said, that the Chancellor of the Exchequer had descanted with considerable eloquence upon the evil of perpetuating a war tax in time of peace, but he begged to remind the hon. Gentleman that the Excise duty on hops had been in existence now ever since the Peninsular war, and was felt to be a heavy and an oppressive burden. The duty was levied not on the manufactured article, but on the raw material, and was therefore objectionable on every recognized principle. Moreover, the hop-grower had to pay the duty whether he sold his produce or not, and unless he wore a capitalist and could hold on till better times, was often compelled to sell his produce to raise money to pay the heavy duties. Hops, too, could be used only for one purpose— namely, for the manufacture of beer. In this respect his case was not at all parallel to that of the maltster, because the latter had a certain amount of control over the supply of malt, which might be used for several other purposes besides the manufacture of beer. He (Mr. Dodson) confessed that he felt some disappointment at the right hon. Gentleman not having alluded to this question, especially as in 1852 he proposed a measure which, if it did not fully meet the justice of the case, was at least calculated to remove much of the pressure from the hop-grower. Under the particular circumstances of the revenue at the present moment, perhaps he could scarcely expect the right hon. Gentleman now to deal with the subject; still he could not help thinking that much disappointment would be experienced amongst the hop-growers at the almost contemptuous silence with which the right hon. Gentleman had passed over their case.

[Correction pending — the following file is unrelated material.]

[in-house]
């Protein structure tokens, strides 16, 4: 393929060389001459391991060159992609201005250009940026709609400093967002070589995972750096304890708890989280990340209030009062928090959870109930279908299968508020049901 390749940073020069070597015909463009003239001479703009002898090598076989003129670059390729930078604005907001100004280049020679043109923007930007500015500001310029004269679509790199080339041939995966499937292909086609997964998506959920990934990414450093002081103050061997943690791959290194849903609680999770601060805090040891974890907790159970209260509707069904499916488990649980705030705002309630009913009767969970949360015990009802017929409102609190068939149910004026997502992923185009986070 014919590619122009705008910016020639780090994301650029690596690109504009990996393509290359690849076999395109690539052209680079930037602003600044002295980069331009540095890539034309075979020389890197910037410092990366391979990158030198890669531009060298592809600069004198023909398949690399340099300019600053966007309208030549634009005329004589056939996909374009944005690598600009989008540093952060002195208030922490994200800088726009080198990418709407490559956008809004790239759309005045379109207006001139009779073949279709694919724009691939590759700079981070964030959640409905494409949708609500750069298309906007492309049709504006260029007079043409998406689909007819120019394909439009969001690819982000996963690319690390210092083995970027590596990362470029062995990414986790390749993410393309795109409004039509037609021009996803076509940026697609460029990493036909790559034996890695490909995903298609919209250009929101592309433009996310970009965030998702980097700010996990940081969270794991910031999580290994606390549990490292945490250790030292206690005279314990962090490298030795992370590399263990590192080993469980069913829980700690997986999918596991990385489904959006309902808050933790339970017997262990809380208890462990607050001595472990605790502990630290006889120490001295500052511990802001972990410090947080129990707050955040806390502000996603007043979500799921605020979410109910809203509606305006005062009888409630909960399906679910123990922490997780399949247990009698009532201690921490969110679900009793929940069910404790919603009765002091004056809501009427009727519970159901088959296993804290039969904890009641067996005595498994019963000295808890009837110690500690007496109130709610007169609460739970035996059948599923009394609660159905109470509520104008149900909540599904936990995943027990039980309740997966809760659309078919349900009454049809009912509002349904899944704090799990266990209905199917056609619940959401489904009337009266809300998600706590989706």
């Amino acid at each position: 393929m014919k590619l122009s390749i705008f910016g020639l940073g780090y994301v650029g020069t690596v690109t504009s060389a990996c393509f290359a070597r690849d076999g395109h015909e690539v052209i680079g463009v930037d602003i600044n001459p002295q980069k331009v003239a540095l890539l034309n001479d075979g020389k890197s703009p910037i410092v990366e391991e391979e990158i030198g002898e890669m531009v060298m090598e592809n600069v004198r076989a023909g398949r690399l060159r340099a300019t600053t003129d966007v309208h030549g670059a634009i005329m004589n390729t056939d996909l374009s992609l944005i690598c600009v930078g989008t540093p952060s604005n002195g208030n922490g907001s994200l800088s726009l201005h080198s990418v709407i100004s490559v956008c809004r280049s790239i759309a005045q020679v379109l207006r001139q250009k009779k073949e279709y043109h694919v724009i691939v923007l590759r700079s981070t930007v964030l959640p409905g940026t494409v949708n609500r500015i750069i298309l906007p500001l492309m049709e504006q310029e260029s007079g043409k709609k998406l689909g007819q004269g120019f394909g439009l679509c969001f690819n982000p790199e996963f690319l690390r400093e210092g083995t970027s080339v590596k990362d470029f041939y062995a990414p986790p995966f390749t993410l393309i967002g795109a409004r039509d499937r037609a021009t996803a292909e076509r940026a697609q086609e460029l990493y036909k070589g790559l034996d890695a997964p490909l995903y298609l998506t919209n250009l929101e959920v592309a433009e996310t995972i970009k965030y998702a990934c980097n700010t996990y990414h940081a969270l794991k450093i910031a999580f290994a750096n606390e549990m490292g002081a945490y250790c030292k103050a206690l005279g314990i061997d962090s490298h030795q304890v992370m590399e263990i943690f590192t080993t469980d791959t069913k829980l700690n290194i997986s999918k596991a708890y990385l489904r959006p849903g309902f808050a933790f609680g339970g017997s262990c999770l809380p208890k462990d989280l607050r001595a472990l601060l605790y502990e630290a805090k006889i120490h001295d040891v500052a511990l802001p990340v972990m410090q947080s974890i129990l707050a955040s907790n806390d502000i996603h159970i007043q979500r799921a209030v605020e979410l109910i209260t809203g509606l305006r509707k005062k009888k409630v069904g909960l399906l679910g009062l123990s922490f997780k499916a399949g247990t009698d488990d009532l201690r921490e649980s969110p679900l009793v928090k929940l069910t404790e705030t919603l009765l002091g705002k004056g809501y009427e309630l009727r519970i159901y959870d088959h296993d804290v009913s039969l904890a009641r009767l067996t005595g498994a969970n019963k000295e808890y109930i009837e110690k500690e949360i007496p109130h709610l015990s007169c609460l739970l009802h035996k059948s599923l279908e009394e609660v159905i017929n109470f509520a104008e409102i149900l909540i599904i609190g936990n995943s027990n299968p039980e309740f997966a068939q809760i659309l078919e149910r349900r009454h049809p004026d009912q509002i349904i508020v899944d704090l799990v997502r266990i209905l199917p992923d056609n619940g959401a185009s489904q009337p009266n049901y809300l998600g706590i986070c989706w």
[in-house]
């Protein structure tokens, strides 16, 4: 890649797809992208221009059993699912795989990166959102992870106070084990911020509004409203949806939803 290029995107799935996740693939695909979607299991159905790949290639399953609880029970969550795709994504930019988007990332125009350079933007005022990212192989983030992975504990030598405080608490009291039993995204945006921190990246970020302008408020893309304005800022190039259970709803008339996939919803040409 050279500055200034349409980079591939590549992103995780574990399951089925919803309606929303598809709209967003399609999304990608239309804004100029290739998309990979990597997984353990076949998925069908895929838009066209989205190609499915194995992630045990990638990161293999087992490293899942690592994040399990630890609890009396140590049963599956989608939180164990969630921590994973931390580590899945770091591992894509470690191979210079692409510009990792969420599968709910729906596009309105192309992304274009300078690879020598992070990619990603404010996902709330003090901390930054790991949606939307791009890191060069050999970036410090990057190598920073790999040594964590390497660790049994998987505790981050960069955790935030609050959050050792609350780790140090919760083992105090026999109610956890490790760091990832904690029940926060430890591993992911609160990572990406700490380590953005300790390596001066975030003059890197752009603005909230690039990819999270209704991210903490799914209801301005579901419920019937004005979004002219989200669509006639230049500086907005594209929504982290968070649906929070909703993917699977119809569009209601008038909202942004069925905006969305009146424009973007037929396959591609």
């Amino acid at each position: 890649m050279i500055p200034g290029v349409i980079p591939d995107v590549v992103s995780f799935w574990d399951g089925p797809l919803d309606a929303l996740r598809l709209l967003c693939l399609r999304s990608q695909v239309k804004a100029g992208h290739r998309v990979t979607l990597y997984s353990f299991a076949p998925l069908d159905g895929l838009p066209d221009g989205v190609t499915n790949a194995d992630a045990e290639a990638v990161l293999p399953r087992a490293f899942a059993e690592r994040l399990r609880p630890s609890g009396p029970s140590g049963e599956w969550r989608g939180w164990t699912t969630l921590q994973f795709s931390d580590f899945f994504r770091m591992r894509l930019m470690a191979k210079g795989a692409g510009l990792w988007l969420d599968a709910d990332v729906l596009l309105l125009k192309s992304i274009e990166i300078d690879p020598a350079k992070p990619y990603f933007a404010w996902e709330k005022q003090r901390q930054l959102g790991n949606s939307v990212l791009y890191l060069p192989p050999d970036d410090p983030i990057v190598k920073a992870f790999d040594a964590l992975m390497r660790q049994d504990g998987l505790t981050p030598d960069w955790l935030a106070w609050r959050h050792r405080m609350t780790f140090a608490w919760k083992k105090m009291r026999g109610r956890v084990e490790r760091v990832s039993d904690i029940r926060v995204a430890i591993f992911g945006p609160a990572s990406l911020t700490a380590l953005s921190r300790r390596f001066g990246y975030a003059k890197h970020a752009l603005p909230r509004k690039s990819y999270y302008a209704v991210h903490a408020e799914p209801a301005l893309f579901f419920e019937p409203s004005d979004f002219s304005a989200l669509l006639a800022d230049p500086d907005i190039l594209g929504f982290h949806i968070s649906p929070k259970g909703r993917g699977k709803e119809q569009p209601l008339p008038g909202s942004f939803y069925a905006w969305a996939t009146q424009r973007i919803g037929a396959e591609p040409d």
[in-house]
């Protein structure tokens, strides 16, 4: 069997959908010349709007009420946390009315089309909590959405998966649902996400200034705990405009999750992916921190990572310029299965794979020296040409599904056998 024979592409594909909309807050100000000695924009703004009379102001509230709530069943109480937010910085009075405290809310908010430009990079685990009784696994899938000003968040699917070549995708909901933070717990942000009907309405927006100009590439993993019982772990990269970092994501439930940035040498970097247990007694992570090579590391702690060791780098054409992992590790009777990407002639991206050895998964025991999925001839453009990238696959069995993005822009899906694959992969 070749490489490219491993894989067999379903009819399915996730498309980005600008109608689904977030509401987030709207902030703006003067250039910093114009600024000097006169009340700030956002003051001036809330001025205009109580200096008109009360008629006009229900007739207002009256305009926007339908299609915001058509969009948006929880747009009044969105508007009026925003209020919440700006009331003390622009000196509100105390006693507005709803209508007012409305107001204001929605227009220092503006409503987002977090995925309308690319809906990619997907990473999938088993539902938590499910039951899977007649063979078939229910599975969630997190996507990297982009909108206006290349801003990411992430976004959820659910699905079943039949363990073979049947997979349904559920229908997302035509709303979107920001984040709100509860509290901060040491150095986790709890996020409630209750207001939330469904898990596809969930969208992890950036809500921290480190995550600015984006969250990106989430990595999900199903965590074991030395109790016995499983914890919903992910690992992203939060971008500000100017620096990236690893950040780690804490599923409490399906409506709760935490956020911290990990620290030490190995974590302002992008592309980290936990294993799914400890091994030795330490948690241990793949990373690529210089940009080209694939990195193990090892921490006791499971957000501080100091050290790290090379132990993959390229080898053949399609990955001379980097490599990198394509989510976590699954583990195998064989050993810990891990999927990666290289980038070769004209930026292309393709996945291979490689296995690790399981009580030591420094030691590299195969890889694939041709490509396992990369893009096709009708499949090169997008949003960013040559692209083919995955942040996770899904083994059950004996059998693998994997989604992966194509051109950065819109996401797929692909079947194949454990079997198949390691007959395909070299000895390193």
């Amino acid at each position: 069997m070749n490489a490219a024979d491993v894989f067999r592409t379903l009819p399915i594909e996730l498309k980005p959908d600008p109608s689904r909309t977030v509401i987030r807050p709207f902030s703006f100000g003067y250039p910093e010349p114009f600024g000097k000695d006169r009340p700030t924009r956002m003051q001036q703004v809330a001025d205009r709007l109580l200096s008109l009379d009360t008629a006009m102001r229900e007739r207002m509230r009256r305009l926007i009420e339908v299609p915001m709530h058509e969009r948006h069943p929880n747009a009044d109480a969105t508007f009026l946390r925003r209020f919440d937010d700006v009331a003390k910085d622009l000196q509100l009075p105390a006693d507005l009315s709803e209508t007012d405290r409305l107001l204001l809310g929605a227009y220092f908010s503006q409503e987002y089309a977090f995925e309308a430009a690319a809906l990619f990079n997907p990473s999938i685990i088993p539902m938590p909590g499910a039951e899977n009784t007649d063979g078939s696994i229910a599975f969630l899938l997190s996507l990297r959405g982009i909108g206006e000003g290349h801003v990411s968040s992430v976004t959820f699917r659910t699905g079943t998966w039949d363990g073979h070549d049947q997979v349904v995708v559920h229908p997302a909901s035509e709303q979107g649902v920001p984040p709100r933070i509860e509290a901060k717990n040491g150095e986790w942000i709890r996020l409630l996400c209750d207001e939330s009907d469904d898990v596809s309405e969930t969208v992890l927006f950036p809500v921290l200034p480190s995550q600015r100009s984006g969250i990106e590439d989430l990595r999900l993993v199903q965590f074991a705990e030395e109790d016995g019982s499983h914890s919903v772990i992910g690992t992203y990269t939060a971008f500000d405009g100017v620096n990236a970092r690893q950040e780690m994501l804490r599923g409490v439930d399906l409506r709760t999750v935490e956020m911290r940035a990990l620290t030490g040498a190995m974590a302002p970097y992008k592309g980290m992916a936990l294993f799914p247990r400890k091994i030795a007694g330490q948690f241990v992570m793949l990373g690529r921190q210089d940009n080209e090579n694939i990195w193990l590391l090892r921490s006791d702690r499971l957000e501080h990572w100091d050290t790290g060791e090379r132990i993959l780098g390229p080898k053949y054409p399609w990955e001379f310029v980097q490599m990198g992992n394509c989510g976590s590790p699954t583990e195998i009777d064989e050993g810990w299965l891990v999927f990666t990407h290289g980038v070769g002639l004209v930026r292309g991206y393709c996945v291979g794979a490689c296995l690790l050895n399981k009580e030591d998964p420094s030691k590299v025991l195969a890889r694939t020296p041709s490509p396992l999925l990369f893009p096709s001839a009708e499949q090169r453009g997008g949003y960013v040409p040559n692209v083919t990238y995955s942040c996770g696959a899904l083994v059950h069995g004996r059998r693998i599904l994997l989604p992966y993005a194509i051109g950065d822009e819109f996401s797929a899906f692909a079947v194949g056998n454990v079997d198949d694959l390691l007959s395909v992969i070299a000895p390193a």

said, he believed that both hop-grower and maltster would be happy to receive relief from the heavy taxation which they now had to bear; but that was not the question at present immediately before the House. He thought that few Chancellors of the Exchequer had been privileged to make such an announcement to the House as that which had been made that evening by the right hon. Gentleman —namely, that the principle of a gradually progressive and ultimately an entire abandonment of the property tax was to be observed in these arrangements. This was an announcement which he was sure would be received with the liveliest feelings of gratitude and satisfaction throughout the kingdom. With regard to the right hon. Gentleman's proposal for increasing the revenue by equalizing the spirit duties, he (Mr. Ball) would have been still more happy had the right hon. Gentleman considered it politic and wise to have made a slight addition to the spirit duties generally. By doing so, he believed that he might raise not only £500,000, but even double that amount; and, at the same time, greatly promote an improvement in the morals of the country at large. The increase which had taken place in the consumption of spirits was a monstrous evil, and the source of great crime; in short, he believed there was no one cause which brought so much misery upon the community as that. With regard to the proposed stamp tax, he was bound to say he did not anticipate that it would be very productive of revenue, but rather that it would be felt to be an inconvenience to have to put a stamp upon all cheques, and that the effect would be to neutralize and destroy the multitude of cheques which were now substituted for the circulating medium. The House could hardly be aware of the vast increase in the circulating medium which would be rendered necessary by putting an end to the present system of drawing cheques for small amounts. Throughout the country payments were now made of the smallest sums by this means; and one consequence of imposing a tax upon all cheques would probably be this, that instead of drawing cheques for £100 in perhaps twenty small sums, merchants would draw a single cheque for £100, and this would require an increase in the circulation of £100 in Bank of England notes. The plan would drive persons in the country to use a much greater amount of the circulating medium than was needed at present. Suppose another monetary crisis were to ensue—suppose gold were again to become scarce—how, he wished to know, would the business of the country, under such circumstances, be carried on? He was sure the plan would not be carried out; for as soon as the country was made aware of it there would be such representations made to the Chancellor of the Exchequer that it would be necessarily dropped. He was not at liberty to state what took place before a certain Committee upstairs, but it was no secret in any quarter that the total amount of business transactions done in cheques by certain bankers amounted to 90 per cent of their whole operations. The duty on cheques would have a tendency to destroy that system, and would increase the circulation of notes. He would have been much better pleased if the right hon. Gentleman had elected to raise his whole deficiency by an increased tax on spirits, and allowed the cheques to remain as they are.